10,000 Days

He gingerly opened his eyes. He was in a bedroom that was decorated with care in a non-descript manner that most bedrooms are. Whose bedroom was it, he asked himself. Was it mine?

Just then a woman came into the room carrying a basket full of clothes and said “Hey honey, you’re awake” and went into the bathroom.

Why was she calling him honey?

He stood up and walked towards the mirror. He stood in front of it, thinking. Why was she calling him honey? The obvious answer was that she believed him to be her husband. But he wasn’t her husbandHe wasn’t anybody’s husband. He was . . .

Who was he?

He was reading an old magazine, waiting for his turn at the psychologists office. He was taking a quiz on how romantic he was when the receptionist told him that the doctor was waiting for him. He went inside and sat down in the rather comfortable chair and waited for the psychologist to speak.

“Mr Clarkson, I presume?” said the doctor.

“So do I”

“I’m sorry?”

“I don’t remember who I am. When I woke up today morning, I could not remember who I was.”

“Well that is . . . interesting. I am not sure how I could help you. You should probably get yourself checked by a neurological doctor and get tests done. I could refer you to some excellent doctors if you . . ”

Eli interrupted the psychologist and said “ I did think of doing that but I have a theory as to why I can’t remember anything and I wanted to see if you agreed with me .”

Intrigued, the psychologist said “Please tell me about your theory.”

“I have been thinking since the morning. Initially I was confused and disoriented by my lack of memory. But then an idea started growing in my mind. The more I think about it, the more I think I am right. I think that this is a dream. I think I am actually in a coma and this is my mind trying to cope with the fact that I may never come out of the coma. I also think that if I kill myself, I would come out of my comatose state .”

“So you think this is a dream?”

“Yes”

“Hey honey, you’re back!”

He had realized early on that his “wife” liked calling him honey. It would not have been disconcerting if he knew her really well or remembered who she was. But now it felt like a stranger on the subway was calling him honey.

“What did the psychologist say ?” she asked.

“He said I have retrogade amnesia .”

“Oh pfft,” she said dismissively “those doctors and their fancy terms. I’m pretty sure you must have hit your head on a shelf and that’s it.”

Listening to her, Eli wondered how he could have married someone who had such a positive outlook towards life. From what he had come to know about himself since the morning, he had realized that he was not a particularly nice or cheery person. Maybe he was imagining all this because he couldn’t deal with the fact that he had married her. He hoped that was not true.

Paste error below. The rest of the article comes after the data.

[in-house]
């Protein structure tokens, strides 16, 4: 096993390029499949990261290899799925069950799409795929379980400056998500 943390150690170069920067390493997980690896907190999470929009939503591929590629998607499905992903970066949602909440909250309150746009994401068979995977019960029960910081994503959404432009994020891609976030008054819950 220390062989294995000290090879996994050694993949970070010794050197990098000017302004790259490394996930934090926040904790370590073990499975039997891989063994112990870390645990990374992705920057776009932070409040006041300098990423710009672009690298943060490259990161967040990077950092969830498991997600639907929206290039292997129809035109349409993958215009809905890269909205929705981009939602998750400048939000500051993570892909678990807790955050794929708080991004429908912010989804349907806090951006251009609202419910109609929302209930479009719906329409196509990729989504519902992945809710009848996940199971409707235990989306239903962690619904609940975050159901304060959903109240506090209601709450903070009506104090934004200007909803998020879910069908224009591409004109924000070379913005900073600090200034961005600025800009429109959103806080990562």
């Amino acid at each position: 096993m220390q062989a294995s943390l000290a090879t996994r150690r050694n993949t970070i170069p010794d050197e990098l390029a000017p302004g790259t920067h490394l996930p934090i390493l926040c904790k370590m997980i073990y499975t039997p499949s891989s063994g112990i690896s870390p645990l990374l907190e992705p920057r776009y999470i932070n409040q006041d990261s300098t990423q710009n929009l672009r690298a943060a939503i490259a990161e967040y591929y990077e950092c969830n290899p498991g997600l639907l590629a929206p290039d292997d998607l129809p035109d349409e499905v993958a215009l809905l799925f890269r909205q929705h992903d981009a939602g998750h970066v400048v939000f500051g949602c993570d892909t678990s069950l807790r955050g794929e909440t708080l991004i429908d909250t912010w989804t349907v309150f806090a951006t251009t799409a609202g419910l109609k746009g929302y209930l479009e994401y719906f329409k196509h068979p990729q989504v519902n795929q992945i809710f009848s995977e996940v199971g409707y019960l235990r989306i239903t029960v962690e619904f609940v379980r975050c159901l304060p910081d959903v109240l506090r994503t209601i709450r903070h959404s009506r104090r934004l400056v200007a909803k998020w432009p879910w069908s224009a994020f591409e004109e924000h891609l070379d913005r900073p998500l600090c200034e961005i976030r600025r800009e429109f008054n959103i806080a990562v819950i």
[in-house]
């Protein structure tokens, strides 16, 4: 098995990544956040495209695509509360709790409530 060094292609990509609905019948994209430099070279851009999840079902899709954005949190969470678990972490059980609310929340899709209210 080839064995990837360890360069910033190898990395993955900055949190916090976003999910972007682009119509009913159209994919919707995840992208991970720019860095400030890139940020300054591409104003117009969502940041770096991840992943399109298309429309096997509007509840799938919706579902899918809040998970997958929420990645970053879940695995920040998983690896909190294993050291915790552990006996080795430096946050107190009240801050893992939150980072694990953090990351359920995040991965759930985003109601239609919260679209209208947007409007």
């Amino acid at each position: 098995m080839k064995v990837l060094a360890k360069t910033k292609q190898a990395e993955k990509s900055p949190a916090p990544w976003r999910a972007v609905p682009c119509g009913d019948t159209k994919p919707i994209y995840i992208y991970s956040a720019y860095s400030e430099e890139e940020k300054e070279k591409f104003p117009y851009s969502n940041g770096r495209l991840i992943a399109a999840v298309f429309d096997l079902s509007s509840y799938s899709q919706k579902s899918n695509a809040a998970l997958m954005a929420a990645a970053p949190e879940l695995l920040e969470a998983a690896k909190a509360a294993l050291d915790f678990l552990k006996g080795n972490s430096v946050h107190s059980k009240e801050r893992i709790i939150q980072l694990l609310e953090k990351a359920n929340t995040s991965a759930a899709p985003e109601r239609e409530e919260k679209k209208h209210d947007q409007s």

“You don’t lose your memory if you hit your head on the shelf” he said.

“Well, whatever happened, I’m sure you’ll remember everything in a day or two. Its just a matter of time. My cousin once was in a coma for a month. When he woke up, we found out that he couldn’t remember anything for more than a minute.”

Eli was not sure if this information reassured him or frightened him. He lied down on his bed. He was confused. The psychologist had not agreed with his theory and instead hinted that Eli may even be paranoid and might have suicidal tendencies. He didn’t know what to do.

Maybe the psychologist was right. But somewhere in the back of his mind, he remained convinced that he was living in a dream and the only way to get out would be to kill himself .

But what if he was wrong? What if the woman lying next to him was his real wife? What if, like the psychologist said , he was just paranoid? He kept thinking, not being able to really decide what was true and fell asleep in the midst of the soul searching.

He gingerly opened his eyes. He was in a bedroom that was decorated with care in a non-descript manner that most bedrooms are. Whose bedroom was it, he asked himself. Is it mine?

Just then a woman came into the room carrying a basket full of clothes and said “ Hey honey, you’re awake!” and went into the bathroom.

Why was she calling him honey?

He stood up and walked towards the mirror. He stood in front of it, thinking. Why was she calling him honey? The obvious answer was that she believed him to be her husband. But he wasn’t her husband .He wasn’t anybody’s husband. He was . . .

Who was he?

She wept. She wept for herself. She wept for her husband. She wept for the life that could have been. She wept because she knew she could not go on like this anymore. She had taken care of him for 27 years. He was a good man. His condition might have taken his memory, but it hadn’t changed his nature. She wept some more. Then she heard him wake up.

She stopped crying and hastily wiped away her tears.

She picked up some clothes and went inside their bedroom.

“Hey honey, you’re awake!”

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